A buffer is a solution in which the pH resists change when a small amount of strong acid or base is added.
- Buffers consist of either a weak acid and salt (acid buffer), or a weak base and salt (a base buffer).
- Acid buffers maintain pH’s on the acid side of neutrality (<7); base buffers maintain the pH on the basic side of neutrality.
- The action of buffer solutions can be understood by looking at the dynamic equilibrium that occurs between a weak acid and its conjugate base in water:
HA(aq) + H2O(l) H3O+(aq) + A-(aq)
- If a strong acid is added to the solution, the position of equilibrium will shift to oppose the change; the position of equilibrium will move to the left. The newly formed H3O+ ions will transfer protons to the A- ions forming the weak acid and H2O molecules.
- Because the added H+ ions are removed by the solution by the A- ions, the pH of the solution remains almost unchanged; the A- ions have acted as a sink for the H+ ions.
- If a strong base is added to the solution, then the incoming OH- ions will remove protons from the HA molecules to form H2O and A- ions. In this case, the HA has acted as a source of H+ ions; consequently the pH of the solution remains unchanged.
- The same occurs with base buffers; if strong acid is added, then the basic salt, NH3 for example, will accept protons from the acid becoming NH4+.
- If strong base is added, then the base, NH4+, will donate protons to it, becoming NH3.
- A number of assumptions must be made when considering bases:
- All the A- ions come from the salt.
The weak acid, HA, supplies very few A- ions to the solution in comparison to the fully ionised salt.
- Almost all of the HA molecules put into the buffer remain unchanged.
If the HA molecules dissociate then the pH will change; however, very few of them do as the position of equilibrium for the dissociation of the weak acid is far to the left, due to presence of H+ and A- ions.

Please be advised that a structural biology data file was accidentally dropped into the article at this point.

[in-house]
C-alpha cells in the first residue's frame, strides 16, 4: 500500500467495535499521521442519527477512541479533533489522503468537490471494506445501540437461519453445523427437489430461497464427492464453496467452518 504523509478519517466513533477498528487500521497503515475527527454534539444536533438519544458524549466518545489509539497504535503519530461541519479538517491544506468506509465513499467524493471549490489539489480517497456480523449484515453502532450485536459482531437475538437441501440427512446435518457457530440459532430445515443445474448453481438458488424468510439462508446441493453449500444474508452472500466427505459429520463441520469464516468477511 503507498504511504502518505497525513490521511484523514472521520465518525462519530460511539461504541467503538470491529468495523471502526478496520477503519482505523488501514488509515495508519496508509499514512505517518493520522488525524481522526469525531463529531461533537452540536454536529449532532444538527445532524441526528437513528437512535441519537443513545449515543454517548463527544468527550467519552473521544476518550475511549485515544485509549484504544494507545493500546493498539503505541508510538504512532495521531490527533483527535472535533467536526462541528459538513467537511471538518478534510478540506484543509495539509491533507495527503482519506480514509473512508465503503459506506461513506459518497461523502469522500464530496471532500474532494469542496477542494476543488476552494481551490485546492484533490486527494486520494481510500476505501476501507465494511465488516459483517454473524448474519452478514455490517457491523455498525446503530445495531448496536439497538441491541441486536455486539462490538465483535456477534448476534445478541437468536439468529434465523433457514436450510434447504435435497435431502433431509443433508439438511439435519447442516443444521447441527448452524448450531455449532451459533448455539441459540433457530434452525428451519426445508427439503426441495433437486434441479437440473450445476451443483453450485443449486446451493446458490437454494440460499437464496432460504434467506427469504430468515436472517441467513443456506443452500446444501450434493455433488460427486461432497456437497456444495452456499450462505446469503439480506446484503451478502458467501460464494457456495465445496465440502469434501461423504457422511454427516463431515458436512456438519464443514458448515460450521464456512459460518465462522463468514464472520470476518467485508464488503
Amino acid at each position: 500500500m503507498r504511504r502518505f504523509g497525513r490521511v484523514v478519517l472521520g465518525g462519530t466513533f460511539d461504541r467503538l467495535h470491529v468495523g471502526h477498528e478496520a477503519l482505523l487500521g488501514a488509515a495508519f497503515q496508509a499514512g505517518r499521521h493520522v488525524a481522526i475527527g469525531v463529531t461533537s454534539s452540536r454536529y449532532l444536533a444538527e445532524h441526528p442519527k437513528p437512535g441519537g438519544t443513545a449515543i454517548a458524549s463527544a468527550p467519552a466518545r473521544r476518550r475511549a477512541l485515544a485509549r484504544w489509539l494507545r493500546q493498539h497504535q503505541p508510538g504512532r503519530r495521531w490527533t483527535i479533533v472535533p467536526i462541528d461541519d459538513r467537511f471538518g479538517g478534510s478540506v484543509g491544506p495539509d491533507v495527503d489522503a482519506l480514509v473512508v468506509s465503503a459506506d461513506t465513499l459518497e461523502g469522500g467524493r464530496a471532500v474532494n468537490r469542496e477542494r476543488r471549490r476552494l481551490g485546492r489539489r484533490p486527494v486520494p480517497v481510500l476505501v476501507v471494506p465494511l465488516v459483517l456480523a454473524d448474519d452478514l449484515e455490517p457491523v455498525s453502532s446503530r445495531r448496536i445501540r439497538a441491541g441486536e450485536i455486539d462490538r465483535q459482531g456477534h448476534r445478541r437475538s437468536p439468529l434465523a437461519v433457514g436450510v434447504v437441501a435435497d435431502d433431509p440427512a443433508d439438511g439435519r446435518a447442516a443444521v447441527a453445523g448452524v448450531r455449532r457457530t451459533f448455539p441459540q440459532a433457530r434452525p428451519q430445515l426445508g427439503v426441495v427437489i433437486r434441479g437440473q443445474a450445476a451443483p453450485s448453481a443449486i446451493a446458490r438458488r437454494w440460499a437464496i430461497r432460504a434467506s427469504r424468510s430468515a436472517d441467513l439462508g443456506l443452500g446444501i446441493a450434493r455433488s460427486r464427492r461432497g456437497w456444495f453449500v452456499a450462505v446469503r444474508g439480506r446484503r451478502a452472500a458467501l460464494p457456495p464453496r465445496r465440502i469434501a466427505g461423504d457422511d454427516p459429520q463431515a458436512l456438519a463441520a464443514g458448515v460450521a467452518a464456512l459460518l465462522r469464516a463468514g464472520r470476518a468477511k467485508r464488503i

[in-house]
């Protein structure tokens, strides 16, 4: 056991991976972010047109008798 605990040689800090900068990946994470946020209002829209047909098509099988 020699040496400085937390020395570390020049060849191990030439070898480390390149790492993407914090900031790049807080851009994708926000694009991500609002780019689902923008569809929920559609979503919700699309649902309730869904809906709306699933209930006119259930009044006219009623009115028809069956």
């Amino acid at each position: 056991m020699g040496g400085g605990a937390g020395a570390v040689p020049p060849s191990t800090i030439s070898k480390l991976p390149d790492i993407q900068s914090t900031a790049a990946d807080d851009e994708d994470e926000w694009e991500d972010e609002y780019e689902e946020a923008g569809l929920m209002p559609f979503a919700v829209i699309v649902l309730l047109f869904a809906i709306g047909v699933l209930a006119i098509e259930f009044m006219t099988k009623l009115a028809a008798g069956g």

Calculations involving buffers
- In order to perform calculations on buffer solutions, all is needed is the Ka expression for the relevant weak acid:
- Rearranging this gives:
- The value of the [H3O+], and therefore the pH of the solution depends on:
- The value of Ka
This provides the course tuning for the buffer solution; Ka values are usually within the pH range of 4-10. Selection of a particular weak acid determined the region of the pH range the buffer is in.
- The ratio of [salt]:[acid]
The provides the fine tuning for the pH of the buffer. Changing the ration from around 3:1 to 1:3 changes the [H+] by a factor of approximately 9, and therefore changes the value of the pH by 1 unit. The ratio should not be too far outside this range, otherwise there will not be enough acid or salt.
- The buffer is not affected by dilution, as when water is added, both the concentration of the weak acid and the salt change by the same amount; therefore their ratio of concentrations remains unchanged.
- A buffer solution consisting of 0.040 mol dm-3 CH3COO-Na+(aq) and 0.08 mol dm-3 CH3COOH(aq) is prepared at 1 atm, 298 K. Calculate the pH of the buffer solution.
- We first need to begin by identifying the weak acid and its conjugate base; we then need to write the equilibrium between the two:
CH3COOH(aq) CH3COO-(aq) + H+(aq)
- This is a reaction at dynamic equilibrium and so an Ka expression can be written:
- We can rearrange the equation to give:
- From the data book, the Ka value for ethanoic acid is 1.78 x 10-5, so:
Use of Buffers
- Buffer solutions are present in many living systems, where reactions must take place under narrow pH ranges; for example our blood is buffered to pH 7.35-7.45, our saliva to pH 6.4-6.8 and our stomach juices to pH 1.6-1.8.
- Carbonic acid in the oceans acts as a buffer solution:
In low pH’s CO32- “mops up” the excess H+ ions:
CO32-(aq) + H+ (aq) HCO3- (aq)
At high pH’s the reverse of the reaction occurs:
HCO3-(aq) CO32-(aq) + H+(aq)
- Many chemical processes also require buffer solutions; dyeing fabrics can be ineffective at the wrong pH values.
Useful books for revision
Revise A2 Chemistry for Salters (OCR A Level Chemistry B)
Salters (OCR) Revise A2 Chemistry